baptismal name of John Calvin and John Knox, if not also to the popular
byword of Jack Presbyter;) "and if I cannot," (here the sense of
insecurity and dependence on foreign help or secular power becomes
transparent) "I'll find those that shall." She disclaims communion with
the Protestant Churches of the continent, with Amsterdam or Geneva: "I am
none of his flirt-gills; I am none of his skains-mates." Peter, who
carries her fan ("to hide her face: for her fan's the fairer face"; we
may take this to be a symbol of the form of episcopal consecration still
retained in the Anglican Church as a cover for its separation from
Catholicism), is undoubtedly meant for Whitgift, Archbishop of
Canterbury; the name Peter, as applied to a menial who will stand by and
suffer every knave to use the Church at his pleasure, but is ready to
draw as soon as another man if only he may be sure of having the secular
arm of the law on his side, implies a bitter sarcasm on the intruding
official of state then established by law as occupant of a see divorced
from its connection with that of the apostle. The sense of instability
natural to an institution which is compelled to rely for support on
ministers who are themselves dependent on the state whose pay they draw
for power to strike a blow in self-defence could hardly be better
expressed than by the solemn and piteous, almost agonised asseveration;
"Now, afore God, I am so vexed, that every part about me quivers." To
Shakespeare, it cannot be doubted, the impending dissolution or
dislocation of the Anglican system in "every part" by civil war and
religious discord must even then have been but too ominously evident.

If further confirmation could be needed of the underlying significance of
allusion traceable throughout this play, it might amply be supplied by
fresh reference to the first scene in which the Nurse makes her
appearance on the stage, and is checked by Lady Capulet in the full tide
of affectionate regret for her lost husband. We can well imagine Anne
Boleyn cutting short the regrets of some indiscreet courtier for Sir
Thomas More in the very words of the text;

Enough of this; I pray thee, hold thy peace.

The "parlous knock" which left so big a lump upon the brow of the infant
Juliet is evidently an allusion to the declaration of Elizabeth's
illegitimacy while yet in her cradle. The seal of bastardy set upon the
baby brow of

Anne Boleyn's daughter may well be said to have "broken" it.

The counsel of the Nurse to Juliet in Act iii. Scene 5 to forsake Romeo
for Paris indicates the bias of the hierarchy in favour of Essex - "a
lovely gentleman" - rather than of the ultra-Protestant policy of
Burghley, who doubtless in the eyes of courtiers and churchmen was "a
dish-clout to him."

These were a few of the points, set down at random, which he had been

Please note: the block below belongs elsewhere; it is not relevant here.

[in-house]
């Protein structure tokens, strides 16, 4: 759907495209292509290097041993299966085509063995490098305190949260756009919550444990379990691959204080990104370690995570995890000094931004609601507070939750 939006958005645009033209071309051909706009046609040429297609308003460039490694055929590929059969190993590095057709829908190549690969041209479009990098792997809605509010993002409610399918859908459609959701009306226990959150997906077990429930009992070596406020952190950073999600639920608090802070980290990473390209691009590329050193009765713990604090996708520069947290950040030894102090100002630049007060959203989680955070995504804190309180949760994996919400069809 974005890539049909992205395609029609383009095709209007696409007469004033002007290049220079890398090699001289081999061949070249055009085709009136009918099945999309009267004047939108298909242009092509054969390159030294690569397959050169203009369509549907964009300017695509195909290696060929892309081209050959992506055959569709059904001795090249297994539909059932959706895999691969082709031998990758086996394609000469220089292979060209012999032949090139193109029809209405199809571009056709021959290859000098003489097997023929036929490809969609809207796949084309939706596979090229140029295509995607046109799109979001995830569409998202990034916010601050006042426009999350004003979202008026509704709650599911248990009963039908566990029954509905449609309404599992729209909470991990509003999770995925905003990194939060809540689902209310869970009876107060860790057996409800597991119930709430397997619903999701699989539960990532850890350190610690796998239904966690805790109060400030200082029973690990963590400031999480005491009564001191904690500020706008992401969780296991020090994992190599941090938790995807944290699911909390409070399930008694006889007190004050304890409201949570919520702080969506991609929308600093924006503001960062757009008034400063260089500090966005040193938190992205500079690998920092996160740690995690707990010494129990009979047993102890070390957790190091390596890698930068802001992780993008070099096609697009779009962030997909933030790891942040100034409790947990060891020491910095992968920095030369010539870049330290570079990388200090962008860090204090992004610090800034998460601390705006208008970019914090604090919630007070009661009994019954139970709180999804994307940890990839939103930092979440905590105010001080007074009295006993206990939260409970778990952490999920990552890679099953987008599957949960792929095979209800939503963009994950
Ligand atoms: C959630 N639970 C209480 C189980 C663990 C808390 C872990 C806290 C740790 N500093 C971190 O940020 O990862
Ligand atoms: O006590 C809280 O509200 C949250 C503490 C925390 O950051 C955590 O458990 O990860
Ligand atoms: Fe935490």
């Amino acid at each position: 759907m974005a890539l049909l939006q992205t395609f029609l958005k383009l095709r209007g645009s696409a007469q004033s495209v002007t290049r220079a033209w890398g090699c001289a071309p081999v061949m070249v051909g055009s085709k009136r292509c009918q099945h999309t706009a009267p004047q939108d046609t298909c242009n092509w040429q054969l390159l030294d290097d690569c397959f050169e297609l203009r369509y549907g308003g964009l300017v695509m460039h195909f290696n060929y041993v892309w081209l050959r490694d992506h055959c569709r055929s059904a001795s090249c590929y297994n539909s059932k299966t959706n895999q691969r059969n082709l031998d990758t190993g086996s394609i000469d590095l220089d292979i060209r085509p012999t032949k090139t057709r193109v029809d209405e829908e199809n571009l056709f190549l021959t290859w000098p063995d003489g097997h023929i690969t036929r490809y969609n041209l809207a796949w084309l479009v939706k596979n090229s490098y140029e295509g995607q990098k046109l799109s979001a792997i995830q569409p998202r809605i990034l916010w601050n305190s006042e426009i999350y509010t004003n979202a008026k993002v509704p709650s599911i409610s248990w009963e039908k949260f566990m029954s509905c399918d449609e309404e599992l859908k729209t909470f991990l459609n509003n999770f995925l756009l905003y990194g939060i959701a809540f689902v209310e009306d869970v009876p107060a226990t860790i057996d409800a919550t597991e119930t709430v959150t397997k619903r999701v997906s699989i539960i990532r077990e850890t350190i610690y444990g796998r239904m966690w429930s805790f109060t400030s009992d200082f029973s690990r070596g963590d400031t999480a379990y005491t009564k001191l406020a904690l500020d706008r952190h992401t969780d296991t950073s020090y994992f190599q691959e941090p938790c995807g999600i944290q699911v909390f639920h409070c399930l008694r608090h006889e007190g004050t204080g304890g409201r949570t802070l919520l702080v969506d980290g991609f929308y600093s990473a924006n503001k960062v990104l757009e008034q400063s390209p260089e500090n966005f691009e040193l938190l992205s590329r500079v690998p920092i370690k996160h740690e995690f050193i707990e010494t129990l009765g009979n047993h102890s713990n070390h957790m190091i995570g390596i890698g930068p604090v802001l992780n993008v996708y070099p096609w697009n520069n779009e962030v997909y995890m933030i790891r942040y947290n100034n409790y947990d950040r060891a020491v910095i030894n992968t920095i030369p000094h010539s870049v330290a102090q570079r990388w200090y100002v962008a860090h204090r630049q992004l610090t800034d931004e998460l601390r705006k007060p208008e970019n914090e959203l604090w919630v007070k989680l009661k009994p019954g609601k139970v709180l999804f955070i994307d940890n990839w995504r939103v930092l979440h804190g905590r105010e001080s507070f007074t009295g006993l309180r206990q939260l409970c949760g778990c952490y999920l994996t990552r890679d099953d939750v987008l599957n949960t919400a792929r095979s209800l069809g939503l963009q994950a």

enabled to verify within the limits of a single play. They would suffice
to give an idea of the process by which, when applied in detail to every
one of Shakespeare's plays, he trusted to establish the secret history
and import of each, not less than the general sequence and significance
of all. Further instalments of this work would probably be issued in the
forthcoming or future Transactions of the Newest Shakespeare Society; and
it was confidently expected that the final monument of his research when
thoroughly completed and illustrated by copious appendices, would prove
as worthy as any work of mere English scholarship could hope to be of a
place beside the inestimable commentaries of Gervinus, Ulrici, and the
Company for the Confusion of Shakespeare and Diffusion of Verbiage



Mindful of the good old apologue regarding "the squeak of the real pig,"
I think it here worth while to certify the reader of little faith, that
the more incredibly impudent absurdities above cited are not so much or
so often the freaks of parody or the fancies of burlesque as select
excerpts and transcripts of printed and published utterances from the
"pink soft litter" of a living brood - from the reports of an actual
Society, issued in an abridged and doubtless an emasculated form through
the columns of a weekly newspaper. One final and unapproachable
instance, one transcendant and pyramidal example of classical taste and
of critical scholarship, I did not venture to impair by transference from
those columns and transplantation into these pages among humbler
specimens of minor monstrosity. Let it stand here once more on record as
"a good jest for ever" - or rather as the best and therefore as the worst,
as the worst and therefore as the best, of all possible bad jests ever to
be cracked between this and the crack of doom. Sophocles, said a learned

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Online LibraryAlgernon Charles SwinburneA Study of Shakespeare → online text (page 16 of 17)